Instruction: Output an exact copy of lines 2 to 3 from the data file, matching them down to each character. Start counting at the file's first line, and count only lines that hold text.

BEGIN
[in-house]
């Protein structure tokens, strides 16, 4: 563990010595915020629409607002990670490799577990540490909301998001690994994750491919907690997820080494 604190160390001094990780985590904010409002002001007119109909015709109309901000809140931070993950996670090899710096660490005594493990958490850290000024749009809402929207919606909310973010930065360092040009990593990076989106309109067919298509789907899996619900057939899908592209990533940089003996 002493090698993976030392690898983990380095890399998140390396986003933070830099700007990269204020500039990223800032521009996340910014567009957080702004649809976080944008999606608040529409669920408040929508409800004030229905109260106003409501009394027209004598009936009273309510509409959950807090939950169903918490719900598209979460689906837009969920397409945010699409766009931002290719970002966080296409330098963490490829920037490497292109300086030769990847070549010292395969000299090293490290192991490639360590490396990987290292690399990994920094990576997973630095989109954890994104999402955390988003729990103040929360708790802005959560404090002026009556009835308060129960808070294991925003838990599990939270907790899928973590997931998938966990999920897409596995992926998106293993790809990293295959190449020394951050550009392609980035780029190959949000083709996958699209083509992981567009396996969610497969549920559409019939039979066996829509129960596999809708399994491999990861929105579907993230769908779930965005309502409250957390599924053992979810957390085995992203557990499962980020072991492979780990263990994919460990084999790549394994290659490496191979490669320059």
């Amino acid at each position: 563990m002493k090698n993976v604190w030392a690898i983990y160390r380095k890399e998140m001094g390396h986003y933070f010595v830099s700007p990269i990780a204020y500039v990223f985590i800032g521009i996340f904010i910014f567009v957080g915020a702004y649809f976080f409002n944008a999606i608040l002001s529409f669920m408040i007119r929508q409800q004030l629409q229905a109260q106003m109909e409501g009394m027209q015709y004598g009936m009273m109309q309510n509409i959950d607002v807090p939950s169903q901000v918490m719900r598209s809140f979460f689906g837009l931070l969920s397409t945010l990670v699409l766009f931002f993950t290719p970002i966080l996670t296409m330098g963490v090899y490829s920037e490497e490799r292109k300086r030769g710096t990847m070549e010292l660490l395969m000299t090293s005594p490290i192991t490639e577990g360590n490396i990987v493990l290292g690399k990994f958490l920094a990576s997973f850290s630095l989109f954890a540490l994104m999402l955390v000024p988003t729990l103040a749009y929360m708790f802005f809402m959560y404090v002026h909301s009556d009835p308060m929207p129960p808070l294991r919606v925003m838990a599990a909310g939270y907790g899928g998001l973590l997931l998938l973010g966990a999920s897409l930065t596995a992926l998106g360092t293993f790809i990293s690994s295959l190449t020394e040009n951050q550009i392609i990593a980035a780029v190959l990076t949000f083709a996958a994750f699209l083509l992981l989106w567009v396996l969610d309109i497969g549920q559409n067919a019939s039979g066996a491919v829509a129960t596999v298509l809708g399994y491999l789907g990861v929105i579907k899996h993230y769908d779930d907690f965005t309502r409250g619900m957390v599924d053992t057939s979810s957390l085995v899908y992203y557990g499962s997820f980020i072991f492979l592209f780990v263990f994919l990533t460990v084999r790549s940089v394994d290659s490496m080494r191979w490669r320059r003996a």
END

């Protein structure tokens, strides 16, 4: 563990010595915020629409607002990670490799577990540490909301998001690994994750491919907690997820080494 604190160390001094990780985590904010409002002001007119109909015709109309901000809140931070993950996670090899710096660490005594493990958490850290000024749009809402929207919606909310973010930065360092040009990593990076989106309109067919298509789907899996619900057939899908592209990533940089003996 002493090698993976030392690898983990380095890399998140390396986003933070830099700007990269204020500039990223800032521009996340910014567009957080702004649809976080944008999606608040529409669920408040929508409800004030229905109260106003409501009394027209004598009936009273309510509409959950807090939950169903918490719900598209979460689906837009969920397409945010699409766009931002290719970002966080296409330098963490490829920037490497292109300086030769990847070549010292395969000299090293490290192991490639360590490396990987290292690399990994920094990576997973630095989109954890994104999402955390988003729990103040929360708790802005959560404090002026009556009835308060129960808070294991925003838990599990939270907790899928973590997931998938966990999920897409596995992926998106293993790809990293295959190449020394951050550009392609980035780029190959949000083709996958699209083509992981567009396996969610497969549920559409019939039979066996829509129960596999809708399994491999990861929105579907993230769908779930965005309502409250957390599924053992979810957390085995992203557990499962980020072991492979780990263990994919460990084999790549394994290659490496191979490669320059």
């Amino acid at each position: 563990m002493k090698n993976v604190w030392a690898i983990y160390r380095k890399e998140m001094g390396h986003y933070f010595v830099s700007p990269i990780a204020y500039v990223f985590i800032g521009i996340f904010i910014f567009v957080g915020a702004y649809f976080f409002n944008a999606i608040l002001s529409f669920m408040i007119r929508q409800q004030l629409q229905a109260q106003m109909e409501g009394m027209q015709y004598g009936m009273m109309q309510n509409i959950d607002v807090p939950s169903q901000v918490m719900r598209s809140f979460f689906g837009l931070l969920s397409t945010l990670v699409l766009f931002f993950t290719p970002i966080l996670t296409m330098g963490v090899y490829s920037e490497e490799r292109k300086r030769g710096t990847m070549e010292l660490l395969m000299t090293s005594p490290i192991t490639e577990g360590n490396i990987v493990l290292g690399k990994f958490l920094a990576s997973f850290s630095l989109f954890a540490l994104m999402l955390v000024p988003t729990l103040a749009y929360m708790f802005f809402m959560y404090v002026h909301s009556d009835p308060m929207p129960p808070l294991r919606v925003m838990a599990a909310g939270y907790g899928g998001l973590l997931l998938l973010g966990a999920s897409l930065t596995a992926l998106g360092t293993f790809i990293s690994s295959l190449t020394e040009n951050q550009i392609i990593a980035a780029v190959l990076t949000f083709a996958a994750f699209l083509l992981l989106w567009v396996l969610d309109i497969g549920q559409n067919a019939s039979g066996a491919v829509a129960t596999v298509l809708g399994y491999l789907g990861v929105i579907k899996h993230y769908d779930d907690f965005t309502r409250g619900m957390v599924d053992t057939s979810s957390l085995v899908y992203y557990g499962s997820f980020i072991f492979l592209f780990v263990f994919l990533t460990v084999r790549s940089v394994d290659s490496m080494r191979w490669r320059r003996a």